Of all the edges I know of, embracing amazing design is the easiest, the fastest and the one with the most assured return on investment.
—Seth Godin Free Prize Inside
Looks matter. We don’t always want to face it, but it’s true. People will make judgments about the quality inside based on looks alone. A pretty package gets more attention every time. So how can you make your posts more attractive to help guarantee they get read?
Better Formatting for More Readable Posts
You’ve seen the advice to make your posts more scanable. While some will debate that people do read online, scanability aids readability. The more visually interesting you can make your posts the more your post will draw the eye all the way through and the more your words will get read. The good news is it’s fairly easy to do if you keep formatting in mind as you write and remember a few simple design tips.
A well formatted post makes use of a few elements that contrast with the dominant paragraph style.
- Headings and Subheadings
- Bold and Italics
The key is the contrast between the string of words that make up your post and the visual element.
Mea Culpa: My Poorly Designed Post
I have to admit I’ve not always done a good job formatting posts. My post design has improved over time, but it still has a long way to go. In part my poor formatting is a result of an overall design that didn’t anticipate a blog. When I created this site I opted for a liquid layout over a fixed layout. The fluid design means the width of the main content column changes making it more difficult to control how the images will display. I’ve shied away from adding images in the past, but that’s no excuse for poor formatting.
Take a look at the image to the right. It’s an older post stripped of the site design around it. Not very inviting is it? You have to really want to read that post to get through it all. The post does make use of subheadings throughout, but it’s about as poorly formatted as a post can get. Ironically it’s a post arguing that graphics are important to a balanced design.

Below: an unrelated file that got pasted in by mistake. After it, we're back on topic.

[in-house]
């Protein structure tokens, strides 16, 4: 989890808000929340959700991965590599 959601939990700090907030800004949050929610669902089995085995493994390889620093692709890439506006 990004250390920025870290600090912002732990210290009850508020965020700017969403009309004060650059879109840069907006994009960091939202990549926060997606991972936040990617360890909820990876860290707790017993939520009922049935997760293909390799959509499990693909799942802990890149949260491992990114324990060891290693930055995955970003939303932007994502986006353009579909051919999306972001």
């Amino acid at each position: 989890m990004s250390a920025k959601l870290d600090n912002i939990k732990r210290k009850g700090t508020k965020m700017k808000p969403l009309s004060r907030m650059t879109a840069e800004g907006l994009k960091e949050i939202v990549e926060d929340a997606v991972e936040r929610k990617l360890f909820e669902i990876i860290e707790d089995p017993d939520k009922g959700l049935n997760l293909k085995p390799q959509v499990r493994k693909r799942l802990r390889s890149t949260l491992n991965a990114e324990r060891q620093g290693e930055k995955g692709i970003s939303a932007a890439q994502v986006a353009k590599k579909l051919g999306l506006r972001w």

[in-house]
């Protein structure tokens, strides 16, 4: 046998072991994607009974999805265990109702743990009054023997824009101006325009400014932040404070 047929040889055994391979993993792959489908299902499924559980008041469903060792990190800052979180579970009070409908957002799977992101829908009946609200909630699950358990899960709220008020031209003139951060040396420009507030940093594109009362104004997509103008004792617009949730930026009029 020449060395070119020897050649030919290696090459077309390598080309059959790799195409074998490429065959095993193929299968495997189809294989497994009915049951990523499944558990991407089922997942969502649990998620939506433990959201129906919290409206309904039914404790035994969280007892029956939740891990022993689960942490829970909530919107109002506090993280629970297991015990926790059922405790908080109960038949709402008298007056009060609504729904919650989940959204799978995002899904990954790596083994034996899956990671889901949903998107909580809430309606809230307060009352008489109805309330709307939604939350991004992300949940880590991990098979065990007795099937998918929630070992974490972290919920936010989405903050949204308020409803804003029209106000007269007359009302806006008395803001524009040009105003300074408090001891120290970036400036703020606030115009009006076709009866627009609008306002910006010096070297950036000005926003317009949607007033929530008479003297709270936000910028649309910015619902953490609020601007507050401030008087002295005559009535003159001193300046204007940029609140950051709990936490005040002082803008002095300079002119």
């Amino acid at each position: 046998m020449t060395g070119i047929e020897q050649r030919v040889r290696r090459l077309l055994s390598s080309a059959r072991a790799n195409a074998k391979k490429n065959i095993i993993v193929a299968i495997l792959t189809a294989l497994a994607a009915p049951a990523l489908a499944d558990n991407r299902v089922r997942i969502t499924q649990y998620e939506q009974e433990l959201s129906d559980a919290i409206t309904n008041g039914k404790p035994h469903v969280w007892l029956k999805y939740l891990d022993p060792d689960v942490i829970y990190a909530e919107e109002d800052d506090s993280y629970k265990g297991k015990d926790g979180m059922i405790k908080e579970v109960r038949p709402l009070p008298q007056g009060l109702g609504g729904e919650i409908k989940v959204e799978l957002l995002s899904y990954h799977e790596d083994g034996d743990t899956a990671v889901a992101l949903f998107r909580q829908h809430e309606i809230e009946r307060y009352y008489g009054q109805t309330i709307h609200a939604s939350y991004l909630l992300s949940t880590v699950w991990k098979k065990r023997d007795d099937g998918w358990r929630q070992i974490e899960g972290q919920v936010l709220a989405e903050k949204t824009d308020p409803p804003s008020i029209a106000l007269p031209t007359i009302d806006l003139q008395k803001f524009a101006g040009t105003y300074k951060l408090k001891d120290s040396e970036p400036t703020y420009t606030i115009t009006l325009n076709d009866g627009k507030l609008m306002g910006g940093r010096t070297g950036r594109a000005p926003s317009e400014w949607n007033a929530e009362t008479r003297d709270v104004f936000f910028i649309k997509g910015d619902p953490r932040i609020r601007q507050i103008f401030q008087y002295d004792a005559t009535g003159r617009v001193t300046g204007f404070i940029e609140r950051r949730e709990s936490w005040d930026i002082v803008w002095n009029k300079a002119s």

David Airey pointed out the irony in a comment on the post and neither the irony nor the lesson was lost on me. I’ve been more conscious of post formatting ever since.
Compare that post to the two below and notice how much more inviting these two posts are. In addition to subheadings, each makes use of images, whitespace, and lists. If you had to choose between either of the posts below and the one above, which would you read?
Consistently Well Designed Posts
While I’ve done better with the formatting of my posts over time, I still have much to improve. There are blogs that consistently get the formatting right and they make a great example for learning. Look at the three posts below from DoshDosh, SEOmoz, and CopyBlogger. Each links to the original post as do all the screen shots in this post. I cropped the DoshDosh and SEOmoz posts a little. Both continued longer down the page, but the formatting you see continues to the end.
Notice the liberal use of images in Maki’s post on the left. There’s a rhythm to the post. Heading, text, image, heading, text, image, heading, text, image, etc. The images also add a lot of color to the post. Rand’s post (above center) makes use of images as well with the same pattern, though the images don’t contrast as much in their color.